Speaking of smears -- you mis-quoted me, Jeff.  You put quotation marks around a word I didn't use.

I wrote: "Interesting how the apologists for Trump/Putin fascism play blind to the obvious Trump/Putin conspiracy. "

An "apologist for Trumpian fascism" isn't necessarily a fascist.  An apologist for fascism is usually someone naive and under-informed, like Jeff Carter and Jim DiEugenio.

Edited by Cliff Varnell
Link to comment
Share on other sites

Can't read the "Editorial Board" Wall Street Journal article without becoming a member of that venue.

There clearly is a serious national debate ( more serious than any in my lifetime ) as to Donald Trump's mental, social and emotional states and whether these are so extreme in their abnormality versus normalcy, they and he constitutes a dangerous threat to our society, especially because of Trump's singular highest power position as President.

This unprecedented situation is a reality and as such can't be easily dismissed as simple and/or typical political bias.

This debate would not exist and be as hot and heavy for Trump's entire two years in office if there wasn't a real, large and solid fuel source ( much of it fact based ) to continually keep the issue aflame in the national discourse.

I am listing the link to the well known psychological analysis by mental health PHD'S who feel Trump is truly a dangerous man in the office of the Presidency. 

I agree with their consensus.

I know my personal feelings about Trump don't mean much in the larger society context, however, I do know one thing as sure as sugar;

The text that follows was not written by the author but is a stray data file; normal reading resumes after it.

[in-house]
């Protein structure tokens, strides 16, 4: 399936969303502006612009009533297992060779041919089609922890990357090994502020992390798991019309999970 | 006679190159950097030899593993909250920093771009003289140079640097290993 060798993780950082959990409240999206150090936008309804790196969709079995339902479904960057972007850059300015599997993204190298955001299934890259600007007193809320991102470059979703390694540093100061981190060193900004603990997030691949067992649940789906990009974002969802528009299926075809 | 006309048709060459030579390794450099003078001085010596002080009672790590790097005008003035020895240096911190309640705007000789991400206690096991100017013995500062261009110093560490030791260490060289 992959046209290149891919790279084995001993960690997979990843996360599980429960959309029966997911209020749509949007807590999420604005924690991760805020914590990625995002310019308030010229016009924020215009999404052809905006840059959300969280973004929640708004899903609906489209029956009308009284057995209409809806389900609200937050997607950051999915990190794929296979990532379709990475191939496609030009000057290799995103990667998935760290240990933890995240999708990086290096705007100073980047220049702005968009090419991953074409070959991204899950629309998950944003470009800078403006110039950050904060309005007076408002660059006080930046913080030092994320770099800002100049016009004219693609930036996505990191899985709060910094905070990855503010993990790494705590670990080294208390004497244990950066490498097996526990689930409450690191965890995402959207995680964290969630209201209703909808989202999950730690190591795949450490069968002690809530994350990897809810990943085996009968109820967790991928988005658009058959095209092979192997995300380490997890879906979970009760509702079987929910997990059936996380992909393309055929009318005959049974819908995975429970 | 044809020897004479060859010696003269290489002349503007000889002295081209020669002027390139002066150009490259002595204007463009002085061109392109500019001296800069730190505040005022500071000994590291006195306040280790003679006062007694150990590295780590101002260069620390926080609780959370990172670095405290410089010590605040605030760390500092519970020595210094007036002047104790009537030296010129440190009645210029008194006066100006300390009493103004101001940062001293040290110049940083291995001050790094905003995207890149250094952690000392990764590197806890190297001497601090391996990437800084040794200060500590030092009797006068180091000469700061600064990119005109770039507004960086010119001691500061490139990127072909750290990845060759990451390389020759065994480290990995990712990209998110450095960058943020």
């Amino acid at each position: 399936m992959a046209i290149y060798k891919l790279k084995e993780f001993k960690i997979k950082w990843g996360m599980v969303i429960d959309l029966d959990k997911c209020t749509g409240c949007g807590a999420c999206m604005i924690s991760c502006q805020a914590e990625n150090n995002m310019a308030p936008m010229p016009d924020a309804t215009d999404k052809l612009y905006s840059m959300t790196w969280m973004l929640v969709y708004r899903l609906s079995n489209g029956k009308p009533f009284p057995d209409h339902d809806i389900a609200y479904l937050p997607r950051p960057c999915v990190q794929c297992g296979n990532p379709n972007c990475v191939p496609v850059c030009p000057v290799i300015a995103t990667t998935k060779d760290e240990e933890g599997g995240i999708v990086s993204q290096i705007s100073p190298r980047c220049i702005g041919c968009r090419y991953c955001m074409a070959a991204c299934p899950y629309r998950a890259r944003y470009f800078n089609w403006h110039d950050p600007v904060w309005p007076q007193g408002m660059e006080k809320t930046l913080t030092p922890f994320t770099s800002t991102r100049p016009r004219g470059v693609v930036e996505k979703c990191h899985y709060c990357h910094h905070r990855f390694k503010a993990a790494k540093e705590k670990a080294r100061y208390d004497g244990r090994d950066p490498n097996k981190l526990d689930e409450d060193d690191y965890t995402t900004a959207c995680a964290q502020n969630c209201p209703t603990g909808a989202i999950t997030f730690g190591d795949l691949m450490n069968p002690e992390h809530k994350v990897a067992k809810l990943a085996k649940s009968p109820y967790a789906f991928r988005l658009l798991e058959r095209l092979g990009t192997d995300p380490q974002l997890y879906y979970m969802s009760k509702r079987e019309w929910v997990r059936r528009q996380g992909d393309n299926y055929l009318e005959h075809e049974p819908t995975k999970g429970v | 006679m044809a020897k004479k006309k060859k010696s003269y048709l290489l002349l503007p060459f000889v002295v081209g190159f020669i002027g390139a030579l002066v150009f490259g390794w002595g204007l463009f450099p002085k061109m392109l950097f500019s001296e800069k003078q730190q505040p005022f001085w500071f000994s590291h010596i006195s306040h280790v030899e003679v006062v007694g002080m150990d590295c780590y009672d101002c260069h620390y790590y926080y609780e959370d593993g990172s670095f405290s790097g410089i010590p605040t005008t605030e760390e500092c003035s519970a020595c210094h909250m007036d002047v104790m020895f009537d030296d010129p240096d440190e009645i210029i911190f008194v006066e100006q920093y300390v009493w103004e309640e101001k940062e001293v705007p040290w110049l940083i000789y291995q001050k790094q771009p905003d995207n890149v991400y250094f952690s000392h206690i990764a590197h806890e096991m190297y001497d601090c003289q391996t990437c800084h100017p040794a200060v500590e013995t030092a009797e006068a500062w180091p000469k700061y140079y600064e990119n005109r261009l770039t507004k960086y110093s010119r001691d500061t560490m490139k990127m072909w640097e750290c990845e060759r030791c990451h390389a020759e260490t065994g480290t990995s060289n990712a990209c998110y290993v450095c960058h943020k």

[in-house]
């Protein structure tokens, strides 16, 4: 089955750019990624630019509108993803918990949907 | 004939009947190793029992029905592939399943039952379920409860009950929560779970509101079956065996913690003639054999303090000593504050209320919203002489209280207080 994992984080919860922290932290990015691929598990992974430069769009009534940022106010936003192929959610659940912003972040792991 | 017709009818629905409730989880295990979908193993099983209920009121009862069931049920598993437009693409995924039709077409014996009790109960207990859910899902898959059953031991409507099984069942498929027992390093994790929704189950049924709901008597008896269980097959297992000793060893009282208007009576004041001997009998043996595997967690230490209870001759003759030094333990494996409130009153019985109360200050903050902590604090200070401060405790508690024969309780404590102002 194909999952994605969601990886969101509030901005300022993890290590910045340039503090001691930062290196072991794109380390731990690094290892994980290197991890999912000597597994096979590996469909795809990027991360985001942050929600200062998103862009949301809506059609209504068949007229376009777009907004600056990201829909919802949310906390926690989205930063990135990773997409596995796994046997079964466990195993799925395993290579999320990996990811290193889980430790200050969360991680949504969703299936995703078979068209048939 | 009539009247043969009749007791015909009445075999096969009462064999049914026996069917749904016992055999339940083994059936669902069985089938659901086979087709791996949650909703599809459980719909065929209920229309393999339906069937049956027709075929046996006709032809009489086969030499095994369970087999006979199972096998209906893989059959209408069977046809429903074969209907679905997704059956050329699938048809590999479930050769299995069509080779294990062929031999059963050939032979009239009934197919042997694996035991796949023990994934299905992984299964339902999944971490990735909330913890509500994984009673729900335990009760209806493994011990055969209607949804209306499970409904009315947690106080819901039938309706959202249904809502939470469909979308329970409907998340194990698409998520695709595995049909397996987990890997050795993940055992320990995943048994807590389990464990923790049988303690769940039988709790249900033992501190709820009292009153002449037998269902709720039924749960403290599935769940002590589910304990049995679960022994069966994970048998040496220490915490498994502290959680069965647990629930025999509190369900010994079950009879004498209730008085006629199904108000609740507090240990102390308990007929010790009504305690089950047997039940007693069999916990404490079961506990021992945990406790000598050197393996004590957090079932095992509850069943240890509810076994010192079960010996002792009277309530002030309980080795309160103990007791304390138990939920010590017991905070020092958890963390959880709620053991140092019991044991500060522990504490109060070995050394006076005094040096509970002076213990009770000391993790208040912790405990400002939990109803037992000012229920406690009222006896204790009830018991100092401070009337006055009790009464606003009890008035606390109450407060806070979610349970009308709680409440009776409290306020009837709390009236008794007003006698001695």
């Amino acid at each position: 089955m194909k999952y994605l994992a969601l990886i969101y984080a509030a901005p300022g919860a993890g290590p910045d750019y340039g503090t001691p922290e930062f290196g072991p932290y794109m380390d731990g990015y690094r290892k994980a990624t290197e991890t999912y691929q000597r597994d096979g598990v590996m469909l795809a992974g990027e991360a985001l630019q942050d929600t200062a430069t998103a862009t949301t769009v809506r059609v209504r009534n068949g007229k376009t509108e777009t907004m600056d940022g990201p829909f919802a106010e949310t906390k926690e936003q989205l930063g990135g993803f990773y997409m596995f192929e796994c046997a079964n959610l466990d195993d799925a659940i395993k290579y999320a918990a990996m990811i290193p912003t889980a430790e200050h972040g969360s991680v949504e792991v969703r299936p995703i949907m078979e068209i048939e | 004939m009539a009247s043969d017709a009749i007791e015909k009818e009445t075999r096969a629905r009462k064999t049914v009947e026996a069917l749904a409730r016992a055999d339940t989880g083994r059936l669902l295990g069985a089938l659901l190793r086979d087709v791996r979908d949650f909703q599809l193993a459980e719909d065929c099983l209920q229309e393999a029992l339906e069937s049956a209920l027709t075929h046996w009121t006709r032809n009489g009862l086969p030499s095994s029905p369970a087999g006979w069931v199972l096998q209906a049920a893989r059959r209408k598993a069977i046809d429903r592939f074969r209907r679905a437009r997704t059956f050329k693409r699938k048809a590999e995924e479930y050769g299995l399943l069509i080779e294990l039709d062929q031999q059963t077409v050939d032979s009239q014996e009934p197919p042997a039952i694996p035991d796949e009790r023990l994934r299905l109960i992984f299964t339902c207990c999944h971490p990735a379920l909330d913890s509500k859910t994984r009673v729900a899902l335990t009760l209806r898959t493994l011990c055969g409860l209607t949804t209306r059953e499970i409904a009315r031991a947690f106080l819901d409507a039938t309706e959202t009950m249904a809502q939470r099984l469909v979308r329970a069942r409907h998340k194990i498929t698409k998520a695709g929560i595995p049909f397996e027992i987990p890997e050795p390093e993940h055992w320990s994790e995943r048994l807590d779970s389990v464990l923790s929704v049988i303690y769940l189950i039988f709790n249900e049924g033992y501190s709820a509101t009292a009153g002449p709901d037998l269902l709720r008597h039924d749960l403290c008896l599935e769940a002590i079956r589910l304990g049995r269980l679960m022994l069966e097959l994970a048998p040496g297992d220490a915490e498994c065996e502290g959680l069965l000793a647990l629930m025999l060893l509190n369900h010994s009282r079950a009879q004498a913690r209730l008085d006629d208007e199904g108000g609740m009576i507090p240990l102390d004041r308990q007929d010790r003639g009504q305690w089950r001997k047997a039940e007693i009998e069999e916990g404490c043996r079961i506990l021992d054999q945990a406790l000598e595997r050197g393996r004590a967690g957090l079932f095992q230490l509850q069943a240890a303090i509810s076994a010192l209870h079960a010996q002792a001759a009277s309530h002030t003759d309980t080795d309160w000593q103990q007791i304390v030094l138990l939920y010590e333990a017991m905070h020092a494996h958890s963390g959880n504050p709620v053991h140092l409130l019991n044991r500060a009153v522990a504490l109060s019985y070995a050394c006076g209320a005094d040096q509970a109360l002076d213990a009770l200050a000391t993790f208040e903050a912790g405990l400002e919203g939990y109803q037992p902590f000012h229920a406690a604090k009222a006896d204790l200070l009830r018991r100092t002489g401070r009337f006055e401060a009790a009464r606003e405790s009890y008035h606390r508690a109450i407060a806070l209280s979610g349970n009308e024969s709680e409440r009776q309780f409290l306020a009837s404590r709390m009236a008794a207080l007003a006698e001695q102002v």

Trump's presidency with his super aggressive, combative, attacking and insulting leadership style and loud yelling-bragging professional wrestling demeanor ( on a daily basis !) has created more anxiety, anger, national divisiveness and polarization to such an unprecedented degree it is literally exhausting tens of millions of Americans.

Millions just can't watch the daily aggressive political conflict on TV or hear it on the radio any more.

This wide spread national stress situation is real.  I would call it almost a national mental health crisis.

Just seeing Trump in his most angry and attacking and insulting rally ranting state makes you nervous.  And the man just never lets up!

Trump is the opposite of a calm, reasoned, maturely thoughtful and uniting leader.

He is an inciting demagogue of the first degree, seemingly just for the sake of creating conflict energy which seems to stimulate him and that he is obviously addicted to.

Trump himself has said he likes to create conflict.

Especially among his advisers.

Think about this conflict loving mind set in the realm of Presidential leadership style and responsibility. It's alarmingly troubling to most rational people.

Lastly, I believe Trump has dealt with many unsavory groups and individuals in his decades of business dealings. I think this may be his biggest concern.  That the true extent of these dealings may someday be publicly exposed.

The ousting of crooked Nixon mid-term was inevitable for many reasons. Trump may experience the same fate.

Dr. Steve Wruble: "Trump's sensitivity to being seen as weak or vulnerable along with his need to exaggerate and distort the truth are signs of his deep-seated insecurity. His confabulation protects his fragile ego."

Dr. James Gilligan: “If we are silent about the numerous ways in which Donald Trump has repeatedly threatened violence, incited violence, or boasted about his own violence, we are passively supporting and enabling the dangerous and naive mistake of treating him as if he were a ‘normal’ president or a ‘normal’ political leader. He is not, and it is our duty to say so, and to say it publicly. He is unprecedentedly and abnormally dangerous.”